“…there’s no I in ‘team’. There is a me, though, if you jumble it up.”
Dr. Gregory House
For a huge part of my career, I have been put in situations where I needed to be that one guy to solve everyone’s problems. Many of my projects in the past are rescue projects. If you are a developer, you know that rescue projects are the shittiest kind of projects you can get into. You need to deal with other people’s broken code. You are given a tight (and sometimes impossible) deadline. And you’re expected to be the expert.
While it may be the shittiest job any developer could get, it is also the most rewarding. Thanks to those experiences, I was able to learn how things work at a level of detail that most wouldn’t dare to go to, in the shortest amount of time. Have you ever constructed an HTTP Request by hand? Have you ever experienced a bug caused by your favorite framework (I’m looking at you Spring and Grails)? How about rescuing a malware-infested linux server, or your client will go out of business in 3 days?
Eventually, I became a one-man-army. I can start a project, design it, build the infrastructure, create the UX, write the software (complete with unit tests), and deploy it into production with little to no bugs. Without any help. Just me, my wits, perseverance, and a crap ton of coffee.
I was very proud of my achievements and what I can do. There was no Team. There was Me.
There is a big downside to this. As I moved to bigger roles, the amount of time I spend as a tech guy started becoming less. I had to deal with the realities of running a business. From commercials, managing people, and dealing with various stakeholders, my time coding has been replaced by meetings, more meetings, and even MORE MEETINGS. I used to hate Monday. Now, I hate Friday (but that’s a story for another day).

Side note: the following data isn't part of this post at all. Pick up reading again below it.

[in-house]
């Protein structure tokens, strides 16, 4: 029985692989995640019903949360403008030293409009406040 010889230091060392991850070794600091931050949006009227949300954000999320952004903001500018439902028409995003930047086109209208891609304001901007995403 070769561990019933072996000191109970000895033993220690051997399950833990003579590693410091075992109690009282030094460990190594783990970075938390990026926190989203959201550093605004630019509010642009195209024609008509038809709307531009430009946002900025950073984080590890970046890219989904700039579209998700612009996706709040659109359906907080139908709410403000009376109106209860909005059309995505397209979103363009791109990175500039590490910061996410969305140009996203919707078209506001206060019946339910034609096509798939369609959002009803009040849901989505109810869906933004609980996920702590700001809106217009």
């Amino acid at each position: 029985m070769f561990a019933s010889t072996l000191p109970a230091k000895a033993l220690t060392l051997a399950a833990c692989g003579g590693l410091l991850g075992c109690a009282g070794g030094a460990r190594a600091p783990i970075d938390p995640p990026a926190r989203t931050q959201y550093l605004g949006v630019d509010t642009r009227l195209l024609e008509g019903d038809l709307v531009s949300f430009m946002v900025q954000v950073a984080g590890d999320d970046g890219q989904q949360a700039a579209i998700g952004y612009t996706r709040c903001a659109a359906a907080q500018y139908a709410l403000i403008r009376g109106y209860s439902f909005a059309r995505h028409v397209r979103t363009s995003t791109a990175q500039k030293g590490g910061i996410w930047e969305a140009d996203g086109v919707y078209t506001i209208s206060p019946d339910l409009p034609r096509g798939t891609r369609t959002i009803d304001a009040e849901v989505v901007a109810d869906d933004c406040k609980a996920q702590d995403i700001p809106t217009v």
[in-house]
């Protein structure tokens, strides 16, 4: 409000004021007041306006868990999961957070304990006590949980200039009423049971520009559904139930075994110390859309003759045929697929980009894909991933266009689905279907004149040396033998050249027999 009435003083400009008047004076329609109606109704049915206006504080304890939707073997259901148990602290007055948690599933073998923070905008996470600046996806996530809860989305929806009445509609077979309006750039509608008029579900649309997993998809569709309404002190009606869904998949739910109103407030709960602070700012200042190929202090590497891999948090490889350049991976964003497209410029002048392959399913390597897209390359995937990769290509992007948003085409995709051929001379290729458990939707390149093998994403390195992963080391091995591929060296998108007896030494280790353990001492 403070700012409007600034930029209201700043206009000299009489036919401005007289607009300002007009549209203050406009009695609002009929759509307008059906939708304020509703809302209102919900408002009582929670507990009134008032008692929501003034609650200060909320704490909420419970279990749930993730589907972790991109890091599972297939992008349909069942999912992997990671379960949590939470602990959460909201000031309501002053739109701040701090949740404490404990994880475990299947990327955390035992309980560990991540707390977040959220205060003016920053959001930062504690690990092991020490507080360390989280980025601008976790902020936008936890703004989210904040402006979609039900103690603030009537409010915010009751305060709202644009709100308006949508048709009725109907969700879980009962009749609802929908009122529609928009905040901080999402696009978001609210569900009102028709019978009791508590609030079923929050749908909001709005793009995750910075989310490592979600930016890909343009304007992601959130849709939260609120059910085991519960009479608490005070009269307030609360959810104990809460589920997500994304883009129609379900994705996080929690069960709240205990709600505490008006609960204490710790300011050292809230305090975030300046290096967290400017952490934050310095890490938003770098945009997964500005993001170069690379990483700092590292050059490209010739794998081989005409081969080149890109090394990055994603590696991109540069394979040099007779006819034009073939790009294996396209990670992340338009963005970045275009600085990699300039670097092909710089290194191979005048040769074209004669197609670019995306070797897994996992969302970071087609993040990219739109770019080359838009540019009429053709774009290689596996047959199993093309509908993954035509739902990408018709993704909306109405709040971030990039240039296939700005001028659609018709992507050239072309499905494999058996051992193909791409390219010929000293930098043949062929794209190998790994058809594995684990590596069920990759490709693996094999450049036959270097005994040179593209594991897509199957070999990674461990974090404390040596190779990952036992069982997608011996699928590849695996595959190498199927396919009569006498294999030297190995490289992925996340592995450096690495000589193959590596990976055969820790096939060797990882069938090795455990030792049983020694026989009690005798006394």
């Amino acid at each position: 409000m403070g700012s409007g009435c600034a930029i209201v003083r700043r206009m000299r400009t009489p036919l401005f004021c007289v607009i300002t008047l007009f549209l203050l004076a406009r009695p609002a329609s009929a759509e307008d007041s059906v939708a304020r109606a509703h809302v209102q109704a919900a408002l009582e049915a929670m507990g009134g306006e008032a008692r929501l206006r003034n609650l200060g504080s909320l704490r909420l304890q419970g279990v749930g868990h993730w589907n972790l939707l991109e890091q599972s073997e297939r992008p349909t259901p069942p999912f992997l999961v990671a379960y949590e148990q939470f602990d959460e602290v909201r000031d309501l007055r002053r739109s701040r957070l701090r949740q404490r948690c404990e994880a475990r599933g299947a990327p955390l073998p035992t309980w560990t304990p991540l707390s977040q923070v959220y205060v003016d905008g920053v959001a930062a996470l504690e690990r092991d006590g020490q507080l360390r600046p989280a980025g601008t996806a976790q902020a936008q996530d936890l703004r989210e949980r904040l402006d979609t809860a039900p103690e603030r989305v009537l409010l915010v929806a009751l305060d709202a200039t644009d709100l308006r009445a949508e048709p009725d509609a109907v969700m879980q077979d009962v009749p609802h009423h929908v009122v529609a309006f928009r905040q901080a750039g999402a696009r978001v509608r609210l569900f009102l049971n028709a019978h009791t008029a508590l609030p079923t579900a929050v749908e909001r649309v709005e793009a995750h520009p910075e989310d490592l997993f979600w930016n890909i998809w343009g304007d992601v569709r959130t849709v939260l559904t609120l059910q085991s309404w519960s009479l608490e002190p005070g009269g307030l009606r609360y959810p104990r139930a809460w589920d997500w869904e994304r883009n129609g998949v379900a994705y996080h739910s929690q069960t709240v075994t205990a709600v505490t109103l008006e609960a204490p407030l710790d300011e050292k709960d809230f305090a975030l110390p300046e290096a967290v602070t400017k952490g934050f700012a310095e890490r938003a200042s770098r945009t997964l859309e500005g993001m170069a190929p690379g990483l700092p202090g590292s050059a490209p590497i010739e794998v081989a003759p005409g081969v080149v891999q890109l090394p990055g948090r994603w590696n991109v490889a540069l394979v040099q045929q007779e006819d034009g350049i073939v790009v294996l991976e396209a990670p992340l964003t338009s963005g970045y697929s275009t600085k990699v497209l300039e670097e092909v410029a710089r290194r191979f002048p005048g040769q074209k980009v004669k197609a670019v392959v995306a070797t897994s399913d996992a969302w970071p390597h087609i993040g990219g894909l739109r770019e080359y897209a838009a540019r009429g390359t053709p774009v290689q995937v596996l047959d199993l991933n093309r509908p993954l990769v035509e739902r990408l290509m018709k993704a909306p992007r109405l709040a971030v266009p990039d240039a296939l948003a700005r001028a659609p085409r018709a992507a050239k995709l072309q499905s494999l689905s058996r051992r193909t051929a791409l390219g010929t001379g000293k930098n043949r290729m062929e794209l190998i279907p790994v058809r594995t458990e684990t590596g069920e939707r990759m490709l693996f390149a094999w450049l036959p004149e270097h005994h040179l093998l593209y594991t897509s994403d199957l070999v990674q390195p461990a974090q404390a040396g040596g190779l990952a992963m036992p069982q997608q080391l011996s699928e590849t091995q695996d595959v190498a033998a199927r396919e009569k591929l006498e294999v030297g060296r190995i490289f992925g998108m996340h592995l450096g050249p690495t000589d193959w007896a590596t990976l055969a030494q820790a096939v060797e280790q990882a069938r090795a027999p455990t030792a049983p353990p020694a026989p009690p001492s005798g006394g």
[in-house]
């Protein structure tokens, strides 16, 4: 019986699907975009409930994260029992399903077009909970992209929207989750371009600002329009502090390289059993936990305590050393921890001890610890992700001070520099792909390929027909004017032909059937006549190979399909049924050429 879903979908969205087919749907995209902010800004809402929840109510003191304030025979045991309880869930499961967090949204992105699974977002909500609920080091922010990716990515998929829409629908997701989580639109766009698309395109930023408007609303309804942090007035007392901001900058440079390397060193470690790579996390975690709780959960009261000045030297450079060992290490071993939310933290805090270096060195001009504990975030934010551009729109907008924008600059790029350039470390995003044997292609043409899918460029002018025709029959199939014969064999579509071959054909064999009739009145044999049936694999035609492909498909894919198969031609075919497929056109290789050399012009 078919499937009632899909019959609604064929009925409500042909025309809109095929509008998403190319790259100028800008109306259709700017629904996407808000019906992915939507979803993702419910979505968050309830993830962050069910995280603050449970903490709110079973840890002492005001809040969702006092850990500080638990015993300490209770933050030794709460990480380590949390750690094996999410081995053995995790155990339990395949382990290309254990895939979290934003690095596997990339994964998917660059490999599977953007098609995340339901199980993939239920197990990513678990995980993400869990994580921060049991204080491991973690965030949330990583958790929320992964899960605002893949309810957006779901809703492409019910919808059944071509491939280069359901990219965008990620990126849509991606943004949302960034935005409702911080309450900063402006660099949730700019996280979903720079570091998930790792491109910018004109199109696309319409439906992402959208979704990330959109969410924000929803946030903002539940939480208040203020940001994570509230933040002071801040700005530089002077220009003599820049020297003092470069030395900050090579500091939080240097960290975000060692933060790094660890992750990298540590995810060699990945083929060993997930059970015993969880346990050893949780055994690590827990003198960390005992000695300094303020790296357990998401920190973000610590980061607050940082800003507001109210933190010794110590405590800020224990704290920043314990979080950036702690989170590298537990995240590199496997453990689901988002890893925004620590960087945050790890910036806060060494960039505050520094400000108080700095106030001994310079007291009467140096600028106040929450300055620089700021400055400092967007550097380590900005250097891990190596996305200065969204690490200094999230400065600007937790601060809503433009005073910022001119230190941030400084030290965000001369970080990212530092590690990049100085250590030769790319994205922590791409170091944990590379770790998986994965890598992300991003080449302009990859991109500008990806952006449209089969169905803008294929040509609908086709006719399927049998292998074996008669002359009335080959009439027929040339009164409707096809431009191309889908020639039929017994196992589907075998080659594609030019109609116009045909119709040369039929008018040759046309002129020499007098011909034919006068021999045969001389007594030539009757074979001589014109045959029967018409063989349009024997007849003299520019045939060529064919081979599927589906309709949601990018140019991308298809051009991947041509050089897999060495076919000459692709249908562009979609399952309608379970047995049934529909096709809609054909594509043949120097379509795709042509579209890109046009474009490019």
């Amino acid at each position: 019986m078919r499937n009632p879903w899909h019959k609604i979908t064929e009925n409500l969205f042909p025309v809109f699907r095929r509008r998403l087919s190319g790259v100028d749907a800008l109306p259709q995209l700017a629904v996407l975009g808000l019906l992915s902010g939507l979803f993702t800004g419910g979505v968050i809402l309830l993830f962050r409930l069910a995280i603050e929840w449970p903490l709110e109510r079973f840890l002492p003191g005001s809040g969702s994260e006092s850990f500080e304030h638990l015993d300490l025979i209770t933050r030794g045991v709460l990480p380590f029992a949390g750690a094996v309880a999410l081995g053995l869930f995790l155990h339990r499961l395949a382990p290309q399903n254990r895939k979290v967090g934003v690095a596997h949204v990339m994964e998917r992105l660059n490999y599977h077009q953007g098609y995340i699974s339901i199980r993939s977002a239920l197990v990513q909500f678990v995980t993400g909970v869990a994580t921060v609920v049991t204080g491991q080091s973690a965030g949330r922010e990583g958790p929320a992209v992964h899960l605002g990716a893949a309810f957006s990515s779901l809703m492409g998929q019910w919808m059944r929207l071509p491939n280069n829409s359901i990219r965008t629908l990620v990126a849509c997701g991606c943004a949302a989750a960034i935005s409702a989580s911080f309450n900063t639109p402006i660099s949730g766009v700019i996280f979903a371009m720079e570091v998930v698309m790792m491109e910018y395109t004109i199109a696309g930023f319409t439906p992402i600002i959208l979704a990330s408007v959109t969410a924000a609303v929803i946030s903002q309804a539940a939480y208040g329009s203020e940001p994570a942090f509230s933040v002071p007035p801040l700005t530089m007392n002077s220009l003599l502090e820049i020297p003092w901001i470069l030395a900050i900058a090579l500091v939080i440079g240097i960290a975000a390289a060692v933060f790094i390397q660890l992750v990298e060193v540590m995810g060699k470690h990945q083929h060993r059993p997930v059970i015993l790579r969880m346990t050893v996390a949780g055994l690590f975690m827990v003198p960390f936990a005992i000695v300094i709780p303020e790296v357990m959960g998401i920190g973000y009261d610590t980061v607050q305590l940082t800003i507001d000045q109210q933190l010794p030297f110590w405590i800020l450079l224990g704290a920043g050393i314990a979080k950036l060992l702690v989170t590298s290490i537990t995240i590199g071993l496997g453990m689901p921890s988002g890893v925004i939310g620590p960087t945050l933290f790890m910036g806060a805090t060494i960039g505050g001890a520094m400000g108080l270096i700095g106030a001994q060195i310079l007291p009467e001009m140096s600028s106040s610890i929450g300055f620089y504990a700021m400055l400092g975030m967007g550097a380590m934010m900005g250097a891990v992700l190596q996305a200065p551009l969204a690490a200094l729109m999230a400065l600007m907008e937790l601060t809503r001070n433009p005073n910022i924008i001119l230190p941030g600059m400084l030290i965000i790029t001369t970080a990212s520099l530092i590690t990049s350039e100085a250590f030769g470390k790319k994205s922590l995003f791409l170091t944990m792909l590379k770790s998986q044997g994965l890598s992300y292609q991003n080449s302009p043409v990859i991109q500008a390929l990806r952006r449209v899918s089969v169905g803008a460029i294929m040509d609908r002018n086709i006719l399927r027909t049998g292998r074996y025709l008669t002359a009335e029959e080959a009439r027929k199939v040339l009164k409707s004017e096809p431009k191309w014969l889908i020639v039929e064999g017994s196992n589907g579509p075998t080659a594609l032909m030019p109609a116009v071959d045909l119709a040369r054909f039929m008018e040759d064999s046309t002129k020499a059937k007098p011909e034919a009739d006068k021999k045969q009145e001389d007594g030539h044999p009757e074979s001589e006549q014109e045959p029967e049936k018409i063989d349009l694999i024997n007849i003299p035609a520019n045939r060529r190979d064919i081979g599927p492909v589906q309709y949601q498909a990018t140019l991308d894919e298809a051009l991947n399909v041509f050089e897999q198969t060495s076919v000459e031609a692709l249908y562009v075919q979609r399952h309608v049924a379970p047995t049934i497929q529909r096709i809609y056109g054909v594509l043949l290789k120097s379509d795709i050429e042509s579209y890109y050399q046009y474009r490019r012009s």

The things that made me successful in this career became my biggest weakness.
The pressure to get things done at work. The responsibilities of being a husband and a father. I reached that point where I needed to scale myself. Literally. And thankfully, with experience, trial, and errors, I’ve been able to do so. Little by little.
So, how does one scale? With help from people. Because of my nature to be a one-man-army, it was a big transition for me from being the one providing help to be the one asking for help. If you are not the type to ask for help, you will be surprised at how people can be generous. And by asking for the right kind of help, you create a multiplier effect. Something that could have taken me months to get done can be built in a short amount of time.
What’s great about this is the multiplier effect. When you ask help from people, they too, will ask for help from other people. This can turn a ripple in a pond into a tidal wave.
Thanks to this ripple effect, in a way, I have been able to go back to my roots and do what I do best: dealing with tech. I still need to attend meetings every now and then. I still have to do my administrative tasks. The difference: I can count on my team to do the right thing.